Julie and I bumped into Don Pullum this evening after the last session today at TEXSOM and were invited to meet with Carl Money, the owner of Pontotoc Vineyard – who we mentioned in the May article about the new wine trail being kicked off this October. We had been eager to meet Carl, and when Don mentioned that we would also have the opportunity to get an early taste of the 2011 Tempranillo that will be debuted tomorrow at the Grand Tasting, our eagerness elevated to excitement. We barrel-tasted the Tempranillo when we visited Pontotoc last May, and it was already aging quite well.
We met with Carl on the patio of the Four Seasons where he had already poured three glasses of Tempranillo. Julie will usually drink a little bit of red wines from my glass since she normally has difficulties with the tannins in bold red wines.
I have to say that I was at a small disadvantage when I first attempted to pick up the nose of the wine – I had just finished a dry ’06 Riesling that had enough petrol to power a Volvo halfway to Houston. It took a good half hour for my olfactory senses to recover from the assault; however, it really was a good Riesling. I deferred to Julie to be my nose for the wine, and she was instantly captivated by “dark chocolate raspberry truffles.” Now THAT made me sorry I had the Riesling. Of course, the cure for my nose was to wash the petrol from it by continuing to smell and taste the Tempranillo. Right?
I can enjoy a good Texas Tempranillo, but I haven’t really had my socks knocked off by single variety Texas Temps. Some Temp blends have impressed me, but I still don’t think of Tempranillo as the grape that can or will change the Texas wine industry – at least single-handedly. The Pontotoc surprised me, though, by presenting enough fruit to please the “masses” who have come to expect fruit-forward red wines here, but also tannins that are definitely pronounced without being “scratchy”. Again, Julie confirmed my opinion of the tannins by accepting Carl’s offer of her own glass from which to enjoy the wine.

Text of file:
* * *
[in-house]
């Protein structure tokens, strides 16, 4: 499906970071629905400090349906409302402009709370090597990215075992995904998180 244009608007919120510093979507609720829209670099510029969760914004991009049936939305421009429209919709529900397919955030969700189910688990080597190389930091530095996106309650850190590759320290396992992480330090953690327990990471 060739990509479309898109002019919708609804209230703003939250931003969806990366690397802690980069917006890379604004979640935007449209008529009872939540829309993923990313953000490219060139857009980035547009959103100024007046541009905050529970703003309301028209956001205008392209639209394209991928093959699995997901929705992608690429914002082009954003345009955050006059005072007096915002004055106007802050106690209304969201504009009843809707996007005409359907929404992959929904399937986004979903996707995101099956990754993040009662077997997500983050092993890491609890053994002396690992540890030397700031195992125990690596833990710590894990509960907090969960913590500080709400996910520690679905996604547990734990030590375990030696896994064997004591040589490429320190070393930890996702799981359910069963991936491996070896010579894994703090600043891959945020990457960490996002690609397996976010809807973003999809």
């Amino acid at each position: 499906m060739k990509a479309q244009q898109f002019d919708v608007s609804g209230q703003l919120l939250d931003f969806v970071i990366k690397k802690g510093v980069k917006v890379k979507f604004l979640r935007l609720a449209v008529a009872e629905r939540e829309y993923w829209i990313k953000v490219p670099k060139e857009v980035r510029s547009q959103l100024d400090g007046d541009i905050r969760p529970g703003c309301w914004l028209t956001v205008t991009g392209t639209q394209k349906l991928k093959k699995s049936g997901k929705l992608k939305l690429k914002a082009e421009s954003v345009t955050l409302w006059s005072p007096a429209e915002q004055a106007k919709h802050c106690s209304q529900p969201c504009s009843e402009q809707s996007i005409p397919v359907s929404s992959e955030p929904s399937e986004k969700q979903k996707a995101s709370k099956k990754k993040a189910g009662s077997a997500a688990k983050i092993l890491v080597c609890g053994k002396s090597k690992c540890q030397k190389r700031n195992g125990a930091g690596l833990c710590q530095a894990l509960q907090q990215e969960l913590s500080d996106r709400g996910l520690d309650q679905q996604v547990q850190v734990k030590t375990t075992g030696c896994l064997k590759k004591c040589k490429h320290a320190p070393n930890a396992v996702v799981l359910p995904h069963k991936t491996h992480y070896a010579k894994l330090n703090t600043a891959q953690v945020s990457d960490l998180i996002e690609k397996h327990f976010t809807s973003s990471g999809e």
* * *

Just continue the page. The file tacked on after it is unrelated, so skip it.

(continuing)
Here is the Visual Tasting:
Carl asked my opinion of the Tempranillo and whether I believed it was ready to be served at the TEXSOM Grand Tasting Monday evening and for general release in October, and I wholeheartedly expressed my affirmation. We also talked about how long it would last in the bottle and I had to pull all my mental notes and experience from Guy Stout’s wine tasting classes to venture an estimate, coming up with 4 to 5 years for it to peak with several good years to follow… and I quickly sought correction or confirmation from Don, who said that he was pretty sure the wine would show its best flavor in about four years. I would like to add that aspect to my reviews, if reasonable: an estimate on each wine’s “survivability” in the bottle; however, I’m not confident in my own skill to provide a credible estimate for you – yet. I’ll have to bring in guest tasters and poll them.
I realized later in our conversation that Carl had quizzed me for my opinions to validate what he already knows and what Don had already told him. Carl and Don are both very pleased with the 2011 Tempranillo, but how will it be received by the wide backgrounds, palates, and tastes of the TEXSOM attendees – sommeliers responsible for catering to the tastes of their patrons, buyers who are looking for the next best-seller, and writers who will choose to praise, lambast, or simply ignore the wine. This writer will definitely NOT ignore – or lambast – Carl and Don’s first release of the 100% estate grown 2011 Tempranillo, and I urge all my fellow TEXSOM attendees to check out a wine that IMO expresses the Mason and Gillespie counties’ terroir (or DIRT as Guy Stout would say) so well.